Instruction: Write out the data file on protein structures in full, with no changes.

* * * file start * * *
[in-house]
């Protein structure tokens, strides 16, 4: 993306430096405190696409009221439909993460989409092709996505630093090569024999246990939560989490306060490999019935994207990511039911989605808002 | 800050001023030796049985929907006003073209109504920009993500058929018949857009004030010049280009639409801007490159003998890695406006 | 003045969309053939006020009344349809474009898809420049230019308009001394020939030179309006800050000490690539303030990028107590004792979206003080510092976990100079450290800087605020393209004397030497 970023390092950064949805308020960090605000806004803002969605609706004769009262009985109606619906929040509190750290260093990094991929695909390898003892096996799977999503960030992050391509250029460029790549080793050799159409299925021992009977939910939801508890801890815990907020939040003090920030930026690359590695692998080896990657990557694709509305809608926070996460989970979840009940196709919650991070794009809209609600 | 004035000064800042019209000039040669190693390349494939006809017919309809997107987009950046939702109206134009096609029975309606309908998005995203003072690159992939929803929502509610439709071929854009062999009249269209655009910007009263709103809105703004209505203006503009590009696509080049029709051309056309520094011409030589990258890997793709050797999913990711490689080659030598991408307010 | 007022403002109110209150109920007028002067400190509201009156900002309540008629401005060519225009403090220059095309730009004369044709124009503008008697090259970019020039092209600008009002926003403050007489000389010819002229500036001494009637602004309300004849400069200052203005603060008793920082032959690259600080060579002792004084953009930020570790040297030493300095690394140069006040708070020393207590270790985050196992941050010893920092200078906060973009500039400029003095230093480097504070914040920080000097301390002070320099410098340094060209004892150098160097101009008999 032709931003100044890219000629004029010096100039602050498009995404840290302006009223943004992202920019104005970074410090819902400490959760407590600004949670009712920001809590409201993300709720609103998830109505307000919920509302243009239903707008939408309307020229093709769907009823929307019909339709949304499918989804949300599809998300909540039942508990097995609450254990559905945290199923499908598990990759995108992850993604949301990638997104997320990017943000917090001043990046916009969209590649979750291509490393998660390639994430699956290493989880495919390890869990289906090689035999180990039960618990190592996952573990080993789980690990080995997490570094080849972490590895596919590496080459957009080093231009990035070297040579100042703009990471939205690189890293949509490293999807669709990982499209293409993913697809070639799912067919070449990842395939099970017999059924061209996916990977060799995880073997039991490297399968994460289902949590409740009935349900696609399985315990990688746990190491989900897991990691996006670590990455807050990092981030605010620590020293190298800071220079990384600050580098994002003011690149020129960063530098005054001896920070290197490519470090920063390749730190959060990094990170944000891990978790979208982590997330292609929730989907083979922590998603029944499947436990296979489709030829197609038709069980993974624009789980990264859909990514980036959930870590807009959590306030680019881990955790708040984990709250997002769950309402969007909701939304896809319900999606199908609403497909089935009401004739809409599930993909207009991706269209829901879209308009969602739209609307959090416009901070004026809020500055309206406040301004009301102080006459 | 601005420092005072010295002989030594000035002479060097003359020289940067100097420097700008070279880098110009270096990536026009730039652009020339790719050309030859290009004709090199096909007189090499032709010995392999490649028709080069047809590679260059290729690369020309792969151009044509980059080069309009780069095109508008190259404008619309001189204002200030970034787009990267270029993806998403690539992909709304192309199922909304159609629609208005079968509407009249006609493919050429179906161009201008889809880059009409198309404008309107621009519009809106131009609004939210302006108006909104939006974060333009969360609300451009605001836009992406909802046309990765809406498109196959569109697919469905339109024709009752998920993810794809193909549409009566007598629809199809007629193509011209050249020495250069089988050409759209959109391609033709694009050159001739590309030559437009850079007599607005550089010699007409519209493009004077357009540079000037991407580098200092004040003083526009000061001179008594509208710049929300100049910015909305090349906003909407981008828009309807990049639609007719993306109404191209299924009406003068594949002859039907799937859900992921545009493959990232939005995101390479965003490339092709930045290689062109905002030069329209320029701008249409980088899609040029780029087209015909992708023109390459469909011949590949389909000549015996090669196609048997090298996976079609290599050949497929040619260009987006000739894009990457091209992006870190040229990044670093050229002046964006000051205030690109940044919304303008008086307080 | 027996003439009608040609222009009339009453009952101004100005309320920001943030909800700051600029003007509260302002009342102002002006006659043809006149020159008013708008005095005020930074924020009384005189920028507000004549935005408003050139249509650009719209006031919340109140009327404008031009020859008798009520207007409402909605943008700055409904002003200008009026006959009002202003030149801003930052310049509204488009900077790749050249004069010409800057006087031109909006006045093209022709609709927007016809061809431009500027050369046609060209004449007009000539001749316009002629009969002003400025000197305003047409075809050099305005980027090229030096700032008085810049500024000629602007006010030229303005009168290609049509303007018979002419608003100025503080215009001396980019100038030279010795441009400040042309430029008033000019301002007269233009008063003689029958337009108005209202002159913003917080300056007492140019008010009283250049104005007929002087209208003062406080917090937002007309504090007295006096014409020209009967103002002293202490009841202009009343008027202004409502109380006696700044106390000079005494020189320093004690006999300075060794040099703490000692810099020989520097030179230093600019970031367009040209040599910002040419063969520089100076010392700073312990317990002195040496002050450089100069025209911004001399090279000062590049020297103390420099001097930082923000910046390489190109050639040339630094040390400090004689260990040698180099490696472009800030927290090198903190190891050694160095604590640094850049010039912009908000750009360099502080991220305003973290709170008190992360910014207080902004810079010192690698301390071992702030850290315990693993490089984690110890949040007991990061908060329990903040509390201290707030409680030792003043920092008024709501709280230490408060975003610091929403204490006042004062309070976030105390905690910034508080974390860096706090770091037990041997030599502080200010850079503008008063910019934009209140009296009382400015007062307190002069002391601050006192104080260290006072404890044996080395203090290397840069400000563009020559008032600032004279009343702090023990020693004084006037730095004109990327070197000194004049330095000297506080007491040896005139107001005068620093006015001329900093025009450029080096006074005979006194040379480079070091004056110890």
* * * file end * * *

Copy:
[in-house]
């Protein structure tokens, strides 16, 4: 993306430096405190696409009221439909993460989409092709996505630093090569024999246990939560989490306060490999019935994207990511039911989605808002 | 800050001023030796049985929907006003073209109504920009993500058929018949857009004030010049280009639409801007490159003998890695406006 | 003045969309053939006020009344349809474009898809420049230019308009001394020939030179309006800050000490690539303030990028107590004792979206003080510092976990100079450290800087605020393209004397030497 970023390092950064949805308020960090605000806004803002969605609706004769009262009985109606619906929040509190750290260093990094991929695909390898003892096996799977999503960030992050391509250029460029790549080793050799159409299925021992009977939910939801508890801890815990907020939040003090920030930026690359590695692998080896990657990557694709509305809608926070996460989970979840009940196709919650991070794009809209609600 | 004035000064800042019209000039040669190693390349494939006809017919309809997107987009950046939702109206134009096609029975309606309908998005995203003072690159992939929803929502509610439709071929854009062999009249269209655009910007009263709103809105703004209505203006503009590009696509080049029709051309056309520094011409030589990258890997793709050797999913990711490689080659030598991408307010 | 007022403002109110209150109920007028002067400190509201009156900002309540008629401005060519225009403090220059095309730009004369044709124009503008008697090259970019020039092209600008009002926003403050007489000389010819002229500036001494009637602004309300004849400069200052203005603060008793920082032959690259600080060579002792004084953009930020570790040297030493300095690394140069006040708070020393207590270790985050196992941050010893920092200078906060973009500039400029003095230093480097504070914040920080000097301390002070320099410098340094060209004892150098160097101009008999 032709931003100044890219000629004029010096100039602050498009995404840290302006009223943004992202920019104005970074410090819902400490959760407590600004949670009712920001809590409201993300709720609103998830109505307000919920509302243009239903707008939408309307020229093709769907009823929307019909339709949304499918989804949300599809998300909540039942508990097995609450254990559905945290199923499908598990990759995108992850993604949301990638997104997320990017943000917090001043990046916009969209590649979750291509490393998660390639994430699956290493989880495919390890869990289906090689035999180990039960618990190592996952573990080993789980690990080995997490570094080849972490590895596919590496080459957009080093231009990035070297040579100042703009990471939205690189890293949509490293999807669709990982499209293409993913697809070639799912067919070449990842395939099970017999059924061209996916990977060799995880073997039991490297399968994460289902949590409740009935349900696609399985315990990688746990190491989900897991990691996006670590990455807050990092981030605010620590020293190298800071220079990384600050580098994002003011690149020129960063530098005054001896920070290197490519470090920063390749730190959060990094990170944000891990978790979208982590997330292609929730989907083979922590998603029944499947436990296979489709030829197609038709069980993974624009789980990264859909990514980036959930870590807009959590306030680019881990955790708040984990709250997002769950309402969007909701939304896809319900999606199908609403497909089935009401004739809409599930993909207009991706269209829901879209308009969602739209609307959090416009901070004026809020500055309206406040301004009301102080006459 | 601005420092005072010295002989030594000035002479060097003359020289940067100097420097700008070279880098110009270096990536026009730039652009020339790719050309030859290009004709090199096909007189090499032709010995392999490649028709080069047809590679260059290729690369020309792969151009044509980059080069309009780069095109508008190259404008619309001189204002200030970034787009990267270029993806998403690539992909709304192309199922909304159609629609208005079968509407009249006609493919050429179906161009201008889809880059009409198309404008309107621009519009809106131009609004939210302006108006909104939006974060333009969360609300451009605001836009992406909802046309990765809406498109196959569109697919469905339109024709009752998920993810794809193909549409009566007598629809199809007629193509011209050249020495250069089988050409759209959109391609033709694009050159001739590309030559437009850079007599607005550089010699007409519209493009004077357009540079000037991407580098200092004040003083526009000061001179008594509208710049929300100049910015909305090349906003909407981008828009309807990049639609007719993306109404191209299924009406003068594949002859039907799937859900992921545009493959990232939005995101390479965003490339092709930045290689062109905002030069329209320029701008249409980088899609040029780029087209015909992708023109390459469909011949590949389909000549015996090669196609048997090298996976079609290599050949497929040619260009987006000739894009990457091209992006870190040229990044670093050229002046964006000051205030690109940044919304303008008086307080 | 027996003439009608040609222009009339009453009952101004100005309320920001943030909800700051600029003007509260302002009342102002002006006659043809006149020159008013708008005095005020930074924020009384005189920028507000004549935005408003050139249509650009719209006031919340109140009327404008031009020859008798009520207007409402909605943008700055409904002003200008009026006959009002202003030149801003930052310049509204488009900077790749050249004069010409800057006087031109909006006045093209022709609709927007016809061809431009500027050369046609060209004449007009000539001749316009002629009969002003400025000197305003047409075809050099305005980027090229030096700032008085810049500024000629602007006010030229303005009168290609049509303007018979002419608003100025503080215009001396980019100038030279010795441009400040042309430029008033000019301002007269233009008063003689029958337009108005209202002159913003917080300056007492140019008010009283250049104005007929002087209208003062406080917090937002007309504090007295006096014409020209009967103002002293202490009841202009009343008027202004409502109380006696700044106390000079005494020189320093004690006999300075060794040099703490000692810099020989520097030179230093600019970031367009040209040599910002040419063969520089100076010392700073312990317990002195040496002050450089100069025209911004001399090279000062590049020297103390420099001097930082923000910046390489190109050639040339630094040390400090004689260990040698180099490696472009800030927290090198903190190891050694160095604590640094850049010039912009908000750009360099502080991220305003973290709170008190992360910014207080902004810079010192690698301390071992702030850290315990693993490089984690110890949040007991990061908060329990903040509390201290707030409680030792003043920092008024709501709280230490408060975003610091929403204490006042004062309070976030105390905690910034508080974390860096706090770091037990041997030599502080200010850079503008008063910019934009209140009296009382400015007062307190002069002391601050006192104080260290006072404890044996080395203090290397840069400000563009020559008032600032004279009343702090023990020693004084006037730095004109990327070197000194004049330095000297506080007491040896005139107001005068620093006015001329900093025009450029080096006074005979006194040379480079070091004056110890």